Dream big

“All our dreams can come true, if we have the courage to pursue them.”

– Walt Disney

Weekly Rundown

Work, work, work. Every day this week was one job or another. But I had some good creative time too.

What I’m reading: Horizon by Barry Lopez. Spoiler: at over five-hundred pages of the main text, I’ll likely not finish this within a week. I hope I do finish it though. My thoughts on this: the cover shows plain-white text of title, author, and one achievement – “National Book Award-winning author of Arctic Dreams.” The cover photo wraps to the spine, and shows blue sea along the lower half, blue sky above. The horizon, a solid white line through the middle – it’s in this line where anything is possible. If, I suppose, you can judge a book by its cover. Lopez is a travel writer, humanitarian, and environmentalist. And everything about the layout of this book makes me want to read it.

What I’m listening to: Hadestown Original Broadway Cast Recording. Hit a deep dive of Andre DeShields for the radio show this week, and revisited this soundtrack. Really a wonderful compilation of music from Anaiis Mitchell.

What I’m watching: The Mandolorian. I was a few weeks late to the game, but I caught up. Good script, solid acting, great effects. A space-Western, reminiscent of Firefly.  The internet went wild for Baby Yoda (who should have a non-Yoda name that, hopefully, will be revealed soon), and I’ll admit it’s a cute critter. Looks like Gizmo from Gremlins though. Behind the mask, Pedro Pascal is doing awesome work. I think I first saw him GoT, but have tried to follow his career since.

Other things I’ve sent to friends this week:

  • Rolling Stone’s profile of Adam Driver. Gearing up for Star Wars Episode IX next week, the interview hints at the character arc for Kylo Ren and gives a revealing look at the actor behind the mask.
  • Another one from Rolling Stone, this one an interview with Rian Johnson regarding Knives Out. Again, loved that movie.
  • From NatGeo, a look at what happens to fresh water when mountain ice doesn’t reform on these water towers.
  • SNOWBALL FIGHT! The John Wick director shot this video with the iPhone 11.

On Aladdin

Saw the new Disney offering on Friday. Aladdin’s live-action film, directed by Guy Ritchie and starring Mena Massoud, Naomi Scott, and Will Smith, was received with mixed reviews. Myself? I’ll give it a three-star rating.

The movie musical was strong in cinematic ambience, but musically it felt stunted. I often have problems with movie musicals in contemporary cinema. Classics seemed to fare much better – Singing in the Rain, Guys and Dolls, or Oklahoma, for example.

One musical element of the film I did greatly enjoy was the Bollywood-style choreography in several of the songs. The adaptation gives a more authentic Arabian style, even if it is still lives entirely in the fantasy realm.

Some revisions to the script also gave more body to Aladdin and Jasmine, and both Massoud and Scott performed well. Smith also added flair to the performance, though competing with the voice talents of Robin Williams would be a challenge for just about anyone.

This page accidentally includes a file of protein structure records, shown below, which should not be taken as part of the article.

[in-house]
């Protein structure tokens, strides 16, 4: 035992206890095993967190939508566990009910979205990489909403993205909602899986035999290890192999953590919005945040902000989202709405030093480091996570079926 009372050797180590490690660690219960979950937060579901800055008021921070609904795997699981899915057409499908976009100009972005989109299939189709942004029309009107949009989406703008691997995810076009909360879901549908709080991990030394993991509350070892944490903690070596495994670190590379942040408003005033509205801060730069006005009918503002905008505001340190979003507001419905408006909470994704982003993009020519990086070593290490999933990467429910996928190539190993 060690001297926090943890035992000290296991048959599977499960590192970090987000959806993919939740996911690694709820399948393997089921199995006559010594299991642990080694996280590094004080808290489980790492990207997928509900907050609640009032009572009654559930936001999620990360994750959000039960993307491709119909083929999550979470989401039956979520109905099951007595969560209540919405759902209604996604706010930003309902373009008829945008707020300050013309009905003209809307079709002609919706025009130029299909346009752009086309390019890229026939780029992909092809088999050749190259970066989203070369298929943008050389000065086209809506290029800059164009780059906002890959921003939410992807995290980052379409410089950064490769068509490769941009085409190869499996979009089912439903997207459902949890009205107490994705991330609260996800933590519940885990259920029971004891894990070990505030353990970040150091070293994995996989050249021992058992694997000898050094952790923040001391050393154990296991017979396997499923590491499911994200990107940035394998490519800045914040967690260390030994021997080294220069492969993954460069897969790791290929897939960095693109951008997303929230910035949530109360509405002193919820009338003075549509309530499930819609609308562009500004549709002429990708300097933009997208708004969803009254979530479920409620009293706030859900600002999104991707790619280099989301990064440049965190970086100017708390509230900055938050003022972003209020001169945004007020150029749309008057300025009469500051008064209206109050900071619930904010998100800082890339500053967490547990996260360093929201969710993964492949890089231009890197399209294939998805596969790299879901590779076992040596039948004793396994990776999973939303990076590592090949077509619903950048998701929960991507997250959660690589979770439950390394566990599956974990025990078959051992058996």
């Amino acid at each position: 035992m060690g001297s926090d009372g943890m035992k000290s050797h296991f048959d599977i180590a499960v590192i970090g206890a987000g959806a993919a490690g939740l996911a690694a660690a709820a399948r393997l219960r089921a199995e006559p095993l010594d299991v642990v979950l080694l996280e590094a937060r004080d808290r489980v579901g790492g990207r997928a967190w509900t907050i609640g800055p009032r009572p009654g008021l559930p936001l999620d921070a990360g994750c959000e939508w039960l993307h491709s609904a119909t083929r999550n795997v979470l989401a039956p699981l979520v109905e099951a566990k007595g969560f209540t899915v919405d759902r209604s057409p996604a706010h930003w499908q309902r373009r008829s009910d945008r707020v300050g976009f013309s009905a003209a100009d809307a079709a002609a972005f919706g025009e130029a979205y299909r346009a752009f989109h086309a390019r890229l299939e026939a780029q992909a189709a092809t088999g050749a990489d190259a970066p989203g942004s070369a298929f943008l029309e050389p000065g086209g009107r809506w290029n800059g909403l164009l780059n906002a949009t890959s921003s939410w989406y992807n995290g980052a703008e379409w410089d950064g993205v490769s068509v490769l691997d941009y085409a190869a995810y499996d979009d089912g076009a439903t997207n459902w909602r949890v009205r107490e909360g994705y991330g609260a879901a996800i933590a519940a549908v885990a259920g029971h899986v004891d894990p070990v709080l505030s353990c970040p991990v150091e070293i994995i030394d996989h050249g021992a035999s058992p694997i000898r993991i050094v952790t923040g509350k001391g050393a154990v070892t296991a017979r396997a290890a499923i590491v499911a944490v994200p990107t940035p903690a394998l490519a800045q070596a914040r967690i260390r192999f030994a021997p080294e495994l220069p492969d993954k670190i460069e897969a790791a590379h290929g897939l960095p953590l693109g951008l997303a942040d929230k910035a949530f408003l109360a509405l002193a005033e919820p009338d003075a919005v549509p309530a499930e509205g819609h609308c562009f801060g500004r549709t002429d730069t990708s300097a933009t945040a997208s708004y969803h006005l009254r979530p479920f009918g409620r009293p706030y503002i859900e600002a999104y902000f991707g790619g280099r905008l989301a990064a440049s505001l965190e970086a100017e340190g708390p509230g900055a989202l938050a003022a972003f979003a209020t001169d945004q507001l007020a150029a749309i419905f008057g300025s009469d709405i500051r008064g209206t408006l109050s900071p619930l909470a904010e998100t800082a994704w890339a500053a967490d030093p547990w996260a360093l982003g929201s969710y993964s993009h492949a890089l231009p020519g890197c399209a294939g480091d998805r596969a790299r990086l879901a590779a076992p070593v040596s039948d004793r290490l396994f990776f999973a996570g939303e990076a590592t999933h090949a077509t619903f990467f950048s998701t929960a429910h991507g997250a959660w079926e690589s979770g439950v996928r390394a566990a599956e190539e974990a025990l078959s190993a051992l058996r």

Individual performances varied from meh to good. No character was a breakout, however the cgi-renderings of Abu, Iago, and Raja very nearly stole the show.

Walt Disney Universe?

With Disney’s acquisition of Fox, the Mouse has become the entertainment leader (if it wasn’t already) across multiple channels – theatrics, film, television, broadcast, merchandise, and (of course) theme parks.

Blue Sky, 20th Century Fox, FX, National Geographic, and Fox Searchlight are just some of the assets being brought into the Disney brand. What this will mean for the future of cinema is nothing but conjecture.

However, I’m reminded of the argument that arose with the massive popularity of Disney Theatrics (Disney’s Lion King musical I believe was the first incident) – the Disneyfication of Broadway, where spectacle was more important than theatre.

I’d say that Broadway has always been about spectacle, and it’s not mutually exclusive of theatre. But, we’ll see what happens over the next couple of years.

Halloween, post mortem

As I’ve said before, October tends to be one of my busiest months of the year. I like October. I like Halloween, I like a bit of the season change. And I like keeping busy, finding things to do during that month.

Here around Orlando there’s always plenty to do, and I visited Halloween Horror Nights at Universal, as well as the Food and Wine Festival at Epcot. Halloween Horror Nights has been an annual tradition of mine for around 20 years – since my mom used to bring me as a child.

I’ve been fascinated by the macabre for as long as I can remember. That equates to reading selections, horror film-watching (everything except torture porn), and delving into mythologies surrounding the frightening mysteries of the world.

That is in part why I like October as much as I do.

Why it’s so busy, though – this year I was wrapping a show, working another, and trying to make my way to HHN (about weekly) to get as much value as I can from my pass. I make myself busy, I’ll admit.

Last year there was a show as well, at least rehearsals for it, and also I was working in Georgia for several weeks. Now, my work is focused mainly on taking meetings and making contacts – so, not as bad on the actual schedule.

This Halloween, I also took a stroll down memory lane, revisiting holiday programs I had watched as a child: Witch’s Night OutThe Halloween That Almost Wasn’tTiny Toons’ Night Ghoullery. Halloween is good for tradition. Making a tradition of decorating, watching scary movies or family frightening entertainment, and giving out candy. Halloween, Thanksgiving, and Christmas are good holidays for tradition, and the October season starts it.

Thus I keep in the tradition of having a busy October. A slower November. This week I fly down to Costa Rica, so the next update will be from Central America.